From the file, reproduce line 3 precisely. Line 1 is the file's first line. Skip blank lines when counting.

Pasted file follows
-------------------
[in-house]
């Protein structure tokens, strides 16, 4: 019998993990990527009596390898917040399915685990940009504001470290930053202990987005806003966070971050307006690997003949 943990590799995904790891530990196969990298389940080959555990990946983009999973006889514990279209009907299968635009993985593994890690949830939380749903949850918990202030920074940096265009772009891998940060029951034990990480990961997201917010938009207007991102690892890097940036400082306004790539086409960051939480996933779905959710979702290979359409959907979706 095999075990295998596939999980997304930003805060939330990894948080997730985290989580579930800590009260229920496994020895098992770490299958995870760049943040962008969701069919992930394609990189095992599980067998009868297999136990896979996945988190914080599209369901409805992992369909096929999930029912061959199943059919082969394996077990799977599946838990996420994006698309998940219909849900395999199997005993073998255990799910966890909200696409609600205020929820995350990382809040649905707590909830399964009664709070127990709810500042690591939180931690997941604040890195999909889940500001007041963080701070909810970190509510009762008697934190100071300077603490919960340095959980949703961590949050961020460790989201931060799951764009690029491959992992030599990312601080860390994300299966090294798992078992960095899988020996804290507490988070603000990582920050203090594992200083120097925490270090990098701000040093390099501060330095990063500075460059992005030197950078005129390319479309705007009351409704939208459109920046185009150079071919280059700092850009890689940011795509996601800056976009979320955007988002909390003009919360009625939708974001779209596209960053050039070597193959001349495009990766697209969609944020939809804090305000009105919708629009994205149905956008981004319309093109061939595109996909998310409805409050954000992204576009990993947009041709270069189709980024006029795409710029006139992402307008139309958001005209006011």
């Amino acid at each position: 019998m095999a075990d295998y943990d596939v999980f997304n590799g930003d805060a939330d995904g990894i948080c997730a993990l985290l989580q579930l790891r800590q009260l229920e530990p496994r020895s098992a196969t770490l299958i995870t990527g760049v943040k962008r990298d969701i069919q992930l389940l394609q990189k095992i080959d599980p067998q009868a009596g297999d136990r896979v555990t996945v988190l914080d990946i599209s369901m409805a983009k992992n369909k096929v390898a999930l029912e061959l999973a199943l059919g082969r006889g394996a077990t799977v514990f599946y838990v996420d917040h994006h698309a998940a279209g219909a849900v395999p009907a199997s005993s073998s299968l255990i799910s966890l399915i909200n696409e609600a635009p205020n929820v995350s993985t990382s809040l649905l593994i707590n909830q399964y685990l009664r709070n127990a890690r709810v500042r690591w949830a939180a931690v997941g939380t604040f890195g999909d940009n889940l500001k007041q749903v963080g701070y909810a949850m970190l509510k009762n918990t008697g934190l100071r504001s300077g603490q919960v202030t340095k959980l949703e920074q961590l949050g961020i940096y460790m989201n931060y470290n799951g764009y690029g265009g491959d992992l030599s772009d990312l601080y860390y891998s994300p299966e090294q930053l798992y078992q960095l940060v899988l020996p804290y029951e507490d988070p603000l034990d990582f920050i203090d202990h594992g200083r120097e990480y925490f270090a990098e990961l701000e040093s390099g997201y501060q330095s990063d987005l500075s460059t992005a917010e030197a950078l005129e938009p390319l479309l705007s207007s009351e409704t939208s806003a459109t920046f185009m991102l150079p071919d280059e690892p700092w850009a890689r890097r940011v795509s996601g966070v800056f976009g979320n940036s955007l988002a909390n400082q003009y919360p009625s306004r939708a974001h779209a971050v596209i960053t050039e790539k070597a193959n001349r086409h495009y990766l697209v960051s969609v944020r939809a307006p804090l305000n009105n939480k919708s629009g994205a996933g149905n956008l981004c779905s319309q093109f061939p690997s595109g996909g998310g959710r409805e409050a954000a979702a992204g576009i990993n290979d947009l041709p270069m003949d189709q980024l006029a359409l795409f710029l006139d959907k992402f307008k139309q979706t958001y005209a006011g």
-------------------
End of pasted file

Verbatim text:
């Amino acid at each position: 019998m095999a075990d295998y943990d596939v999980f997304n590799g930003d805060a939330d995904g990894i948080c997730a993990l985290l989580q579930l790891r800590q009260l229920e530990p496994r020895s098992a196969t770490l299958i995870t990527g760049v943040k962008r990298d969701i069919q992930l389940l394609q990189k095992i080959d599980p067998q009868a009596g297999d136990r896979v555990t996945v988190l914080d990946i599209s369901m409805a983009k992992n369909k096929v390898a999930l029912e061959l999973a199943l059919g082969r006889g394996a077990t799977v514990f599946y838990v996420d917040h994006h698309a998940a279209g219909a849900v395999p009907a199997s005993s073998s299968l255990i799910s966890l399915i909200n696409e609600a635009p205020n929820v995350s993985t990382s809040l649905l593994i707590n909830q399964y685990l009664r709070n127990a890690r709810v500042r690591w949830a939180a931690v997941g939380t604040f890195g999909d940009n889940l500001k007041q749903v963080g701070y909810a949850m970190l509510k009762n918990t008697g934190l100071r504001s300077g603490q919960v202030t340095k959980l949703e920074q961590l949050g961020i940096y460790m989201n931060y470290n799951g764009y690029g265009g491959d992992l030599s772009d990312l601080y860390y891998s994300p299966e090294q930053l798992y078992q960095l940060v899988l020996p804290y029951e507490d988070p603000l034990d990582f920050i203090d202990h594992g200083r120097e990480y925490f270090a990098e990961l701000e040093s390099g997201y501060q330095s990063d987005l500075s460059t992005a917010e030197a950078l005129e938009p390319l479309l705007s207007s009351e409704t939208s806003a459109t920046f185009m991102l150079p071919d280059e690892p700092w850009a890689r890097r940011v795509s996601g966070v800056f976009g979320n940036s955007l988002a909390n400082q003009y919360p009625s306004r939708a974001h779209a971050v596209i960053t050039e790539k070597a193959n001349r086409h495009y990766l697209v960051s969609v944020r939809a307006p804090l305000n009105n939480k919708s629009g994205a996933g149905n956008l981004c779905s319309q093109f061939p690997s595109g996909g998310g959710r409805e409050a954000a979702a992204g576009i990993n290979d947009l041709p270069m003949d189709q980024l006029a359409l795409f710029l006139d959907k992402f307008k139309q979706t958001y005209a006011g």